This week’s agricultural price slide into Tuesday morning was filled with elevated emotions and signs that negative factors may be peaking. Crude oil prices trading $40 into negative territory were the epitome of panic. Tuesday’s upside turnaround, followed by Wednesday’s strength in crude oil and corn, were further highlighted by strong spread performances.
All that has happened this week is a great sign that negativity may now be behind us.
So…what might be ahead?
Let’s start by recognizing the significance of all that we have experienced in just the past several weeks:
1) Global pandemic
2) Crude oil price war
3) U.S. and global economies literally shut-down
4) Backing up of crude oil, livestock, and grain inventories
5) Ethanol shuttered
It was impossible to anticipate all these things happening. Sure, it may have been possible to have been more aggressive making sales 30-40 cents ago in corn. It may have been possible to have been more aggressive dumping soybeans 50 cents ago. Yet, it remains very possible that even those sales could prove to be eclipsed in the months ahead.
Key industry players still fully expect China to honor Phase One. If true it could result in much higher prices.
Even so, remember that there will always be projections of still lower values even when a bottom is established. We often establish bottoms amid massive market panic and discouragement. We have experienced a lot of that this week.
Potential energy bailout
It is very possible that the government is about to unveil a massive energy bailout program. There is justification for this, as the energy sector is a national strategic industry. President Trump has floated the idea of a massive tariff on imported crude oil. Such action would immediately push up domestic crude oil values to levels where companies can afford to keep the industry vibrant.
Such a bold energy plan would have direct implications for the ethanol industry as it would likely get direct infusion of support from an overall energy bailout.
This could be a game changer for all commodities.
Consumers and an end to lockdown
How fast the consumer returns to normal as the country opens back up will be key to the health of the U.S. economy. It is also important to remember that the U.S. and global economy will reopen with a backdrop of trillions and trillions of new funding. Ultimately this will be inflationary, and it will weaken the U.S. Dollar. For all these reasons, sales of corn and soybeans at current prices may prove to be regretful. IF we see inflation build AND the U.S. Dollar weakens, all commodity prices can go significantly higher. New-crop marketing decisions need to be respectful of this scenario. Currently, there are just no incentives to consider new-crop sales.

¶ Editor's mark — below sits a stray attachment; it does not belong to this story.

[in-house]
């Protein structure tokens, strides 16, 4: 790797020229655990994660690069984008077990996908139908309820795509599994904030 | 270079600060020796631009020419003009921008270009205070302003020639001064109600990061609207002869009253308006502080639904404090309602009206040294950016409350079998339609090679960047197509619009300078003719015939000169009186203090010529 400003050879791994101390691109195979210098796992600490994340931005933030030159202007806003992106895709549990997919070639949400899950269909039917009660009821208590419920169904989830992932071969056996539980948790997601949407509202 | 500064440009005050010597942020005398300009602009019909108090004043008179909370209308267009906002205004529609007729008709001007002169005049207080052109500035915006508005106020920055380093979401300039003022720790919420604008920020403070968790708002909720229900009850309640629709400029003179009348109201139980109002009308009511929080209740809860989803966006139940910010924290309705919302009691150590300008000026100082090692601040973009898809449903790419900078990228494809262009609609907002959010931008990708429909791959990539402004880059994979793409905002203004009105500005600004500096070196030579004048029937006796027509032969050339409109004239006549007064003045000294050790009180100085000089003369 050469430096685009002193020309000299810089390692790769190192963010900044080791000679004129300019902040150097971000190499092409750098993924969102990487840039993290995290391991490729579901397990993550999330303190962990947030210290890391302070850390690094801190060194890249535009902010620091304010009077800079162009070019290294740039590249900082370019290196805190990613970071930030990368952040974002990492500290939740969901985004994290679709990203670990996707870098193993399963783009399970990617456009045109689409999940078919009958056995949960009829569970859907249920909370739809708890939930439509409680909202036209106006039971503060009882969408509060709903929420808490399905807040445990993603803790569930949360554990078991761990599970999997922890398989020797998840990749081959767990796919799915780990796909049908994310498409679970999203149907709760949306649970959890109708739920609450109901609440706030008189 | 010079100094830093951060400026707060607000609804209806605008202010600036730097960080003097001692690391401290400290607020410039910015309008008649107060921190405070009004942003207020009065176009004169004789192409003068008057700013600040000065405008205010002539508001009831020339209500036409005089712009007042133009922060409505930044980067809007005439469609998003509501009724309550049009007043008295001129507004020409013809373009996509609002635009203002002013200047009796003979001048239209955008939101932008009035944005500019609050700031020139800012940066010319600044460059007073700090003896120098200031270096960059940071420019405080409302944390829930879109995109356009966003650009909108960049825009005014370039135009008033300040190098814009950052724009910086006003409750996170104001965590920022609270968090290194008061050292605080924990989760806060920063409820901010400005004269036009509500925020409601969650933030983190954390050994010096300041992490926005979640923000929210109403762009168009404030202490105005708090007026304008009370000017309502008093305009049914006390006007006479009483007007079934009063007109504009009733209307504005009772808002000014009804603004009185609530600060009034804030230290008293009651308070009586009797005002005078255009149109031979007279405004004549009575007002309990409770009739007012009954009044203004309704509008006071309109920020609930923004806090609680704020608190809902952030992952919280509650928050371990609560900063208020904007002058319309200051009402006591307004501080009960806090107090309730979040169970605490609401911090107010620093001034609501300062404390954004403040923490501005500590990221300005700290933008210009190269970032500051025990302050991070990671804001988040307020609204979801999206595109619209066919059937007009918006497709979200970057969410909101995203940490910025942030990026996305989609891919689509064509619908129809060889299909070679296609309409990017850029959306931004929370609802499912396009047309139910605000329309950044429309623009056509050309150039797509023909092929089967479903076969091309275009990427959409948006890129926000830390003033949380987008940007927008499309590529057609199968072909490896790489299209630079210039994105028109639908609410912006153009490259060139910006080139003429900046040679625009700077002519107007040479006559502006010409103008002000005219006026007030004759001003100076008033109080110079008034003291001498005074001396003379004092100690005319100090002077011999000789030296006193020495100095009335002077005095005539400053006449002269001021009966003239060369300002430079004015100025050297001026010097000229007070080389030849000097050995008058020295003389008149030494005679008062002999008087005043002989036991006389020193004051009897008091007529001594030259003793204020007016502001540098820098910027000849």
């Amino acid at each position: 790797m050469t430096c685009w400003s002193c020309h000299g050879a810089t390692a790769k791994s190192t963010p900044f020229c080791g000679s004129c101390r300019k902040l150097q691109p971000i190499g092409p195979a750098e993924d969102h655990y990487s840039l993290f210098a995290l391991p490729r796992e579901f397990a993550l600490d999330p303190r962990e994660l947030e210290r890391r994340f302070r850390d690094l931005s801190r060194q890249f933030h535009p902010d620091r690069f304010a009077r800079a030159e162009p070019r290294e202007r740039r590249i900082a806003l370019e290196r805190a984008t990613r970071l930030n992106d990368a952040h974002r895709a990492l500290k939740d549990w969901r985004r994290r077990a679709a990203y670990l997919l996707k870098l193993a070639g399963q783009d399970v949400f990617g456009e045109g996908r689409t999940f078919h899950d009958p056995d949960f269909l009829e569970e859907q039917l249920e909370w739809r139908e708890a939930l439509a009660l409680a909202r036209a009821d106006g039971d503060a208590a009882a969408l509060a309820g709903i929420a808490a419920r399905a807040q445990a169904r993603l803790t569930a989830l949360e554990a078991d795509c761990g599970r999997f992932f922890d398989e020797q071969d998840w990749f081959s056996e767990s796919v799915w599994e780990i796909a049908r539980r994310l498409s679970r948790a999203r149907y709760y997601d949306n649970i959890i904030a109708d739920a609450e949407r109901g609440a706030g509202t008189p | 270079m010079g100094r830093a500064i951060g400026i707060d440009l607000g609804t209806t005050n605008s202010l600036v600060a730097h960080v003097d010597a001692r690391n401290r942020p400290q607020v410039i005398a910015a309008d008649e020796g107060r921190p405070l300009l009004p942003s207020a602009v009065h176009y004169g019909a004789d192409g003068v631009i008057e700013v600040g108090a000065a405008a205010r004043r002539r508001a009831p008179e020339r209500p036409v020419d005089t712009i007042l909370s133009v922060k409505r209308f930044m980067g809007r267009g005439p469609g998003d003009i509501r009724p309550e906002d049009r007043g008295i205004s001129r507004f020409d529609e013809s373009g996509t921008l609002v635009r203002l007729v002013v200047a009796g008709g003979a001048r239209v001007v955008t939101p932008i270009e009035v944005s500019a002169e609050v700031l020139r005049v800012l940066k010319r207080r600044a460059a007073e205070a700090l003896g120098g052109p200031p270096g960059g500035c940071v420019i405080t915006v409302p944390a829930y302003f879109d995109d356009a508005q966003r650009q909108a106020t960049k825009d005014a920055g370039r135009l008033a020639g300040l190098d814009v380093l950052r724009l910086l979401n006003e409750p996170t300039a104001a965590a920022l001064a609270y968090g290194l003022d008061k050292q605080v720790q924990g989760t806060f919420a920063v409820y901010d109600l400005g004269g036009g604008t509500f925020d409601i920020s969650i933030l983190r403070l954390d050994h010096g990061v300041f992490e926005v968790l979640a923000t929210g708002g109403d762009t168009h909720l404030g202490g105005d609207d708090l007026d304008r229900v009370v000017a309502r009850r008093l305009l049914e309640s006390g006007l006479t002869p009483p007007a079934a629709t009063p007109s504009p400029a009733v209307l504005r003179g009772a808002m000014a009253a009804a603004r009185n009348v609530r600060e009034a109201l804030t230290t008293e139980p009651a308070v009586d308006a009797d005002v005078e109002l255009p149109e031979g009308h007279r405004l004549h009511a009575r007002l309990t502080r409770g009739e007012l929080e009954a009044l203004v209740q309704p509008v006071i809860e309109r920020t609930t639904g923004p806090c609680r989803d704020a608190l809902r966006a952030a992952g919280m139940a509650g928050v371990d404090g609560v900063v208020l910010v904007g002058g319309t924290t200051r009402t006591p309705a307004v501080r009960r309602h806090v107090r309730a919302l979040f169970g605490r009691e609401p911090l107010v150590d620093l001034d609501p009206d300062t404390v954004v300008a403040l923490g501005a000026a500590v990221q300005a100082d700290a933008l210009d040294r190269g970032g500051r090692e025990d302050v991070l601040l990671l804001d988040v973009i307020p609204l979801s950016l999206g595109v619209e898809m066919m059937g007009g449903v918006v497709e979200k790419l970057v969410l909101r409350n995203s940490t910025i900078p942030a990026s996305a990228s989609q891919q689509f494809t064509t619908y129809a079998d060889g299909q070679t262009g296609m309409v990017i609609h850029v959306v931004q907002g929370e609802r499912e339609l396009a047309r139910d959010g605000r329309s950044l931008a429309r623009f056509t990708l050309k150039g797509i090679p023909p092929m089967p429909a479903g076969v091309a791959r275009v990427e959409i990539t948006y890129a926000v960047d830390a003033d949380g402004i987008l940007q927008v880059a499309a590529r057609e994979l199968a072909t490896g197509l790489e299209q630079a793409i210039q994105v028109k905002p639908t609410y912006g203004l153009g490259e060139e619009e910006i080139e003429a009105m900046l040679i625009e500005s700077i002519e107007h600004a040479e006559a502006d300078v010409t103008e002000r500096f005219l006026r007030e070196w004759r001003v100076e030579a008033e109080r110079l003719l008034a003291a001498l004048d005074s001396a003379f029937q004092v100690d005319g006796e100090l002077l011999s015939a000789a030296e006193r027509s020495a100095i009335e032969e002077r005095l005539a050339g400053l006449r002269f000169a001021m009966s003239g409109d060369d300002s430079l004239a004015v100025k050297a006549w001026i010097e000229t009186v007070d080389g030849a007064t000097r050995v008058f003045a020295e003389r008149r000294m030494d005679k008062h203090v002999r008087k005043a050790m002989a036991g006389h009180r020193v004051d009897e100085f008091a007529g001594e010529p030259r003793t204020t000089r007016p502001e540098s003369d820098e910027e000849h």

In summary, step back and look at the landscape of the past couple of weeks. Could it get any worse? Take a look at the horizon, could it get better?
World markets and global economies are on a fast track. The decisions by the Fed and the U.S. Congress to pump several trillions into the economy are a very big deal. It remains very possible, maybe probable, that price lows established early this year (as in now) could prove to be significant. As fast a track that so many of these macro historic inputs are capable of producing, the potential for commodity prices to be significantly higher 12 months from now must be respected.
Two key factors to watch
The two most important markets that will determine bullishness in commodity prices in the months ahead will be:
1) The U.S. Dollar,
2) The price of energy.
If or when the Dollar trades below 99.00, it will signal a long-lasting downward move in dollar strength. If or when the near-term global supply glut of crude is reduced to normal levels, we will see crude oil values return to $50+ levels.
When these two things unfold together, we will be involved in what will be a long-lasting inflationary period, likely led by the U.S. and its weakening currency. This could set the stage for dramatic price swings away from current values.
In this business, things can change quickly. Stay tuned!